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I first read Gillian Flynn’s third novel, Gone Girl (published in 2012), last year as a book club read and found it quite an exciting, and twisted, mystery. When we were looking for an audio book to listen to for a VERY long road trip, we found that Dark Places was available on Audible and decided it sounded interesting. We chose wisely. What a great story!

Seven year old Libby survived the brutal killing of her mother and two older sisters; her older brother, Ben, was charged with the murders and has served 24 years in prison without ever saying a word in his defense. For years Libby was passed around from relative to relative, never really learning how to function in life. As a 31 year old, she has depleted a charity trust-fund that had been set up from donations by strangers from across the country that felt bad for poor little Libby. Faced with having to get a job, but possessing no skills, she finds a way to make some money off her tragic story…and uncovers the truth about what happened on that horrible night so long ago.

Gillian Flynn has created a tragically flawed character in Libby that both makes you want to shake her and hug her. It is easy to understand why she is the way she is: detached, socially immature and in denial.  But there are times that cannot be rationalized away, when she is irresponsible, aggressive and steals stuff. She steals all the time…salt and pepper shakers, used lipstick, just random stuff for absolutely no reason.

The novel jumps back and forth from present day to events that happened in the past, as well as changing character points of view; each chapter is clearly labeled when and who, but this switching can be difficult for some readers. I happen to enjoy this style as opposed to a more linear approach.

I would definitely say that I enjoy Gillian’s writing style, and would absolutely recommend this book to all of you. She is dark and witty and has revived my interest in mysteries.

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Another challenge on the list accomplished for the year: a graphicnovel

I’ve been a fan of the X-Men movies, but had never really kept up with the stories taking place through the comic books over the decades. The powerful telepath, Jean Grey, has long been my favorite member of the X-Men, and the story of her transformation into Phoenix was devastating. When I discovered that X-Men issues 129-137 covered this story arc and had been compiled into a single graphic novel I was excited!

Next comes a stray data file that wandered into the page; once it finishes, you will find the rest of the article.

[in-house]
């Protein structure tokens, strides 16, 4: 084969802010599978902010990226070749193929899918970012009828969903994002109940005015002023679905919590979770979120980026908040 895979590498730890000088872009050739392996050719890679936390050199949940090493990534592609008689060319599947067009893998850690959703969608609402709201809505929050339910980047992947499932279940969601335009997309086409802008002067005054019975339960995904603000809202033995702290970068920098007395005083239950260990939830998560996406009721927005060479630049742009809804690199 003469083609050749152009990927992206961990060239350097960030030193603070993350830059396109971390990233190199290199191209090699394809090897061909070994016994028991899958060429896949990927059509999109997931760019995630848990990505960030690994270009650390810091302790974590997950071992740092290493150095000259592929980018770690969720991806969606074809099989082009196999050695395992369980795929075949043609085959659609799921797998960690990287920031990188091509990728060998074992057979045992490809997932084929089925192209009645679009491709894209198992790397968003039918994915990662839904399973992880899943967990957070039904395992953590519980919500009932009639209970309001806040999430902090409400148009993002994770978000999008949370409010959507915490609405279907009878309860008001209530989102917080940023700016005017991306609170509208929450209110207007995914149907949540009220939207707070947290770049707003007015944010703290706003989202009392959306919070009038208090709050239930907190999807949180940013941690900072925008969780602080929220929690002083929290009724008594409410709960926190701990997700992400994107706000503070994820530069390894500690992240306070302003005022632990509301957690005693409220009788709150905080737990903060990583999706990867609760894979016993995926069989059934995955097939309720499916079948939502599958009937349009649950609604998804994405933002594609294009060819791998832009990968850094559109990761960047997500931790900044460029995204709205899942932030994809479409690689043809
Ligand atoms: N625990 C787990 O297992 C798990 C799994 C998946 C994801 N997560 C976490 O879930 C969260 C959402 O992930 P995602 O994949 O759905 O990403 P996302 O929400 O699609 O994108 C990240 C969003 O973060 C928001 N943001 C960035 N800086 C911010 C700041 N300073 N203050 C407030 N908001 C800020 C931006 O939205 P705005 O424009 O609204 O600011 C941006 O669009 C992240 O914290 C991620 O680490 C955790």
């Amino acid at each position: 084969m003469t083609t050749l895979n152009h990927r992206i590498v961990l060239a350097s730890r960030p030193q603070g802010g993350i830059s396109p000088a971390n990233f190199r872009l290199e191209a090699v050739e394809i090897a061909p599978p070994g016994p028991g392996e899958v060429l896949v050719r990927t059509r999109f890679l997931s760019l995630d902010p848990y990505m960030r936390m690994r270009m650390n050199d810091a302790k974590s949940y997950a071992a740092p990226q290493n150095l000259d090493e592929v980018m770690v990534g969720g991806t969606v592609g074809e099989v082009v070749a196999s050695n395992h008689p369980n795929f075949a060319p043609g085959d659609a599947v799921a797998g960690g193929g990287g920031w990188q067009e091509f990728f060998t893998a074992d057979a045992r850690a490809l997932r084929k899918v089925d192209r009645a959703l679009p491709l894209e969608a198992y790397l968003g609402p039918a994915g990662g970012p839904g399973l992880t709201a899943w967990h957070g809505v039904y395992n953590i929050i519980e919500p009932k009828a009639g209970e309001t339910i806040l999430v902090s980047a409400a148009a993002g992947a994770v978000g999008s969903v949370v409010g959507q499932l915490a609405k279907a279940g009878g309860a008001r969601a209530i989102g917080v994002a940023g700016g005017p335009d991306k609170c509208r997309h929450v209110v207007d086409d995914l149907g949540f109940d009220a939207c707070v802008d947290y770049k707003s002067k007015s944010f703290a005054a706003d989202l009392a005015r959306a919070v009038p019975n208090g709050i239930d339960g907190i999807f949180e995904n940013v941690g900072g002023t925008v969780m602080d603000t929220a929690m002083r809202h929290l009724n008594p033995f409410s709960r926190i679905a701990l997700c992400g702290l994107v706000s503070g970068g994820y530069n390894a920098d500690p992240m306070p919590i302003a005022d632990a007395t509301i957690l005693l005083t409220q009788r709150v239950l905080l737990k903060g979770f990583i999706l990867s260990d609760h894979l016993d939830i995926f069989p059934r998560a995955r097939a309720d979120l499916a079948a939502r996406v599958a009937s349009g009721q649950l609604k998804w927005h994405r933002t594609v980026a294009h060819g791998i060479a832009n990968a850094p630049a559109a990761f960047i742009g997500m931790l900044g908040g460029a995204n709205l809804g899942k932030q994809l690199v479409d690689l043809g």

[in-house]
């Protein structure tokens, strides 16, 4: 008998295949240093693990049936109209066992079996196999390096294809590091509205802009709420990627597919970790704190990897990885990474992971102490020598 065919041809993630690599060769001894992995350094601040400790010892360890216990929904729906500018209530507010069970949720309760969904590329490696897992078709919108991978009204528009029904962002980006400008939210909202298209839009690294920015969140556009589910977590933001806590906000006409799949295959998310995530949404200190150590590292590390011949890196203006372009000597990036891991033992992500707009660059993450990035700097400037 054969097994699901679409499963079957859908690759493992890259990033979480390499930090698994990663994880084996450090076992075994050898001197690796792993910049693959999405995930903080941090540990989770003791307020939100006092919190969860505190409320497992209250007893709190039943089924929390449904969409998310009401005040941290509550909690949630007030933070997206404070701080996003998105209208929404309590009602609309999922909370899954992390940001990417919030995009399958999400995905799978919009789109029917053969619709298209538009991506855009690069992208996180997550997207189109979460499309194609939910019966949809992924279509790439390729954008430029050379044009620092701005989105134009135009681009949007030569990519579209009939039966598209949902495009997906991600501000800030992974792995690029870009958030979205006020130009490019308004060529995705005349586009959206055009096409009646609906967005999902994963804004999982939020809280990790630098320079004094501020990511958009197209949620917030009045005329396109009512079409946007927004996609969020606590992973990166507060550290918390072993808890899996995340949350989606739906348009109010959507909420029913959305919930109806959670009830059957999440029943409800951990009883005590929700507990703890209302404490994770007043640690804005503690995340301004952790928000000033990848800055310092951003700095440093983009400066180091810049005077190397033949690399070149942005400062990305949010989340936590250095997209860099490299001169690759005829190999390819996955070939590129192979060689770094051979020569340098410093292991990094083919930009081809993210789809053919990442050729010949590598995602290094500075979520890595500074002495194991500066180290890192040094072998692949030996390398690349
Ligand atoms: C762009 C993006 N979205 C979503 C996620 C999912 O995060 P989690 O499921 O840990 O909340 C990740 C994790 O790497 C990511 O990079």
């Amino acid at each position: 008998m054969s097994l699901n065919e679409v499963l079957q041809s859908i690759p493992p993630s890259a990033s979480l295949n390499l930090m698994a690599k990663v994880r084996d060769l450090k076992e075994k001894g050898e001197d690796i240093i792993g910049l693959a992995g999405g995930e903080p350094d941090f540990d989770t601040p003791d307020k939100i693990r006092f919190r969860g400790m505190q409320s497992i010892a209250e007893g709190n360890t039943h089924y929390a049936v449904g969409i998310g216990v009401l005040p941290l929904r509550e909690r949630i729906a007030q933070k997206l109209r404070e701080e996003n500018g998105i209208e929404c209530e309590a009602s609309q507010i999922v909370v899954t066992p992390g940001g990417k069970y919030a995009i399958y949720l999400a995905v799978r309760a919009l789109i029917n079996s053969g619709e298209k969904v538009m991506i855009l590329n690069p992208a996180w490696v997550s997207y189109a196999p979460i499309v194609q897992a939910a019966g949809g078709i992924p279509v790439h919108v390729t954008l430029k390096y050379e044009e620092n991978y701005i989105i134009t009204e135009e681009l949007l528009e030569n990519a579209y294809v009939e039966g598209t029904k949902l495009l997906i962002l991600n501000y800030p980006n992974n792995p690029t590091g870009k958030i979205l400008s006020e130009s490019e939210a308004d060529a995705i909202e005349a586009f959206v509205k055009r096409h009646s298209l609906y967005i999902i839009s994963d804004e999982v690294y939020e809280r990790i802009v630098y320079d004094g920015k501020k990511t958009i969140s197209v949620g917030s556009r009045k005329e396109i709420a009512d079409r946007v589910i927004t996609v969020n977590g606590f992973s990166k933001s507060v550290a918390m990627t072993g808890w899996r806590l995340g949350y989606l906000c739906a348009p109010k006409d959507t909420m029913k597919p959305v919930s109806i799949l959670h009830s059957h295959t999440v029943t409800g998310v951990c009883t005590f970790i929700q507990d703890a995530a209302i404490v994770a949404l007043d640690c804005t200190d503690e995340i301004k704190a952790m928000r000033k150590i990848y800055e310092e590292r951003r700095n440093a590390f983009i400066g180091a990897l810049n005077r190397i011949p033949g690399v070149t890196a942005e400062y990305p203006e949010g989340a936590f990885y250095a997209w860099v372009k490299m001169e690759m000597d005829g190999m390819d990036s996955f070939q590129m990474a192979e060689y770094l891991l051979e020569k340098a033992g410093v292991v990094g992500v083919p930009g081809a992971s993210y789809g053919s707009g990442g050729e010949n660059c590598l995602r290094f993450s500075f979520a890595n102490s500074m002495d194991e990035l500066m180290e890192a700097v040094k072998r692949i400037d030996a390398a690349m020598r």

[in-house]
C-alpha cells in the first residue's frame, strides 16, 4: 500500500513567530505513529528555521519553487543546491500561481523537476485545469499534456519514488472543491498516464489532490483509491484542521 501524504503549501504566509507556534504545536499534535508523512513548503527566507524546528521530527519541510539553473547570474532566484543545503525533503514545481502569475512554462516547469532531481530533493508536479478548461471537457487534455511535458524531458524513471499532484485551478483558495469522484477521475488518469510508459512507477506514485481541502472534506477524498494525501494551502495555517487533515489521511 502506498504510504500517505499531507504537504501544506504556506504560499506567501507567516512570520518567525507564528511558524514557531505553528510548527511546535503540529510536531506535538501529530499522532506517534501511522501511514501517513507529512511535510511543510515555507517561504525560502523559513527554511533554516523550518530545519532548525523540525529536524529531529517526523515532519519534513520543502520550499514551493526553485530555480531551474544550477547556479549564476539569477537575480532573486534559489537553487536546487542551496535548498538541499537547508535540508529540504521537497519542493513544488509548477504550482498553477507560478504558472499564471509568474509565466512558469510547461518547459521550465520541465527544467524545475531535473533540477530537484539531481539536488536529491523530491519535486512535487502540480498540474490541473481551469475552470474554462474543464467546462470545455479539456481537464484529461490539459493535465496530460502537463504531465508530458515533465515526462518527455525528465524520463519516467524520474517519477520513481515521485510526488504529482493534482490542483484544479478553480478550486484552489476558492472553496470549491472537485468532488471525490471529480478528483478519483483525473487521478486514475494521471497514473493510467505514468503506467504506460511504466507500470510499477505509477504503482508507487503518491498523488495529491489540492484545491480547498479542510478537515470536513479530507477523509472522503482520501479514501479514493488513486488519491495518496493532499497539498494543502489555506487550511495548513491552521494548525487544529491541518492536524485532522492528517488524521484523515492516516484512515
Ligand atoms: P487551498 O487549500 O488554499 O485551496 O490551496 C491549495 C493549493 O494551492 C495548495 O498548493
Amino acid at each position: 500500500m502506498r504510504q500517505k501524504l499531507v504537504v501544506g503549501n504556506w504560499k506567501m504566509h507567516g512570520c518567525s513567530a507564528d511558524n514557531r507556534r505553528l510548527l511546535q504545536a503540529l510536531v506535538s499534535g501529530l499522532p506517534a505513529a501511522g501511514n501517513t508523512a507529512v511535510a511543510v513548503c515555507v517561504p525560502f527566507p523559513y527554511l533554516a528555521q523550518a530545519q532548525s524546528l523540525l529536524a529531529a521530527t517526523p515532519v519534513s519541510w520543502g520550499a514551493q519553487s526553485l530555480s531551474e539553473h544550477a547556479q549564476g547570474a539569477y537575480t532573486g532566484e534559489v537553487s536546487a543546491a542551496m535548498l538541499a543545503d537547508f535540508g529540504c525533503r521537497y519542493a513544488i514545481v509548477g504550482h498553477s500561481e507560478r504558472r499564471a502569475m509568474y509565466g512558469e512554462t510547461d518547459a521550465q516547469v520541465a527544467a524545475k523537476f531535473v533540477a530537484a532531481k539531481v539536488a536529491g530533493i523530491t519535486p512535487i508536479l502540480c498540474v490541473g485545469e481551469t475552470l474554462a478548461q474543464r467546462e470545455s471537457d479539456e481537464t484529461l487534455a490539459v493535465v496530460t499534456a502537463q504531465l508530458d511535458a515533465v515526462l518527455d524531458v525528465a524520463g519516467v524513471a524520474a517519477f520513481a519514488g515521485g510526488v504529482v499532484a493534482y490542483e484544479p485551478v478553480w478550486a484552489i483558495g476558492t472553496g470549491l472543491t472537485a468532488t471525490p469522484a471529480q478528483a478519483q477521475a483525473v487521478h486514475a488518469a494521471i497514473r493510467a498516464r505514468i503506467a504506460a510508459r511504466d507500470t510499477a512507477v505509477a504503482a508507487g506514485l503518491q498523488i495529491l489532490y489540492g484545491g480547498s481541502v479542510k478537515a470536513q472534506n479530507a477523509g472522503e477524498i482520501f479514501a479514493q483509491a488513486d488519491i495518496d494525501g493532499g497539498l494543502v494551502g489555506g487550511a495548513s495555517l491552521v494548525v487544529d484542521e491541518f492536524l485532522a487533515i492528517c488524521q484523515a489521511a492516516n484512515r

In 2006 Marvel released the movie The Last Stand which depicted the rise and fall of Phoenix. The comics, which ran from January through September of 1980, explored these same events but followed quite a different series of events. The movie was very emotional, depicting a heartbroken Wolverine being the last one able to stop Phoenix, a resurrected Jean Grey, from destroying the world. In the comics, Phoenix is even more powerful, and evil, than the movie depicted. And although members of the X-Men had opportunities to destroy her on two separate occasions, they could not bring themselves to do it. In the end it was Jean that fought through the entity of Phoenix to end it herself.

Over the years, Marvel has told and retold the stories of the X-Men. I enjoyed seeing the story of Phoenix in its original telling. The comics are from 1980 and might feel a little dated, like that Aunt that still says “cool beans,” but you love her anyway. And I learned some information about the comic book X-Men that I didn’t know: Hank (Beast) had left the X-Men to join the Avengers, Jean Greg’s superhero name was Marvel Girl, Wolverine didn’t have the power of super-healing and he was short, and Professor X was kind of a jerk.

Reading this series definitely has left me wanting to read more.

I picked this book with absolutely no regard for my 2015 Reading Challenge; sometimes I just need a Star Wars adventure. But as it turns out, I actually did achieve one of the challenges: A book by an author you’ve never read before.

The expanded Star Wars universe is chronicled by either BBY (Before the Battle of Yavin) and ABY (After the Battle of Yavin). The Battle of Yavin was depicted in the movie Star Wars: Episode IV: A New Hope; Yavin being the planet where the Rebel’s hidden base. This is deemed Year Zero. The Star Wars: The Old Republic: Deceived takes place in the year 3653 BBY.

In the world of the Old Republic, the Empire trains Sith warriors in an academy on the planet Korriban much like the Jedi Academy located on Corusant. While many of the Jedi Masters are off world, attending peace negotiations with a Sith delegation, the Empire attacks Corusant. Lead by the Sith lord Darth Malgus, the Jedi Temple is destroyed, killing all of the remaining Masters, Knights and Padawans.

When Jedi Knight Aryn Leneer feels the death of Jedi Master Even Zallow, she know the peace negotiations had been a farce and leaves the delegation. Driven by hatred and a thirst for revenge, she risks everything her Master had taught her when she returns to Corusant in search of the Sith that killed him.

Aryn is hot headed and impulsive, and as such she is battling herself as much as the Sith that murdered Master Zallow. She walks a fine line between the Light side and the Dark side of the force, and must make an ultimate decision what she will do. Her character is strong willed and flawed, which makes her relatable.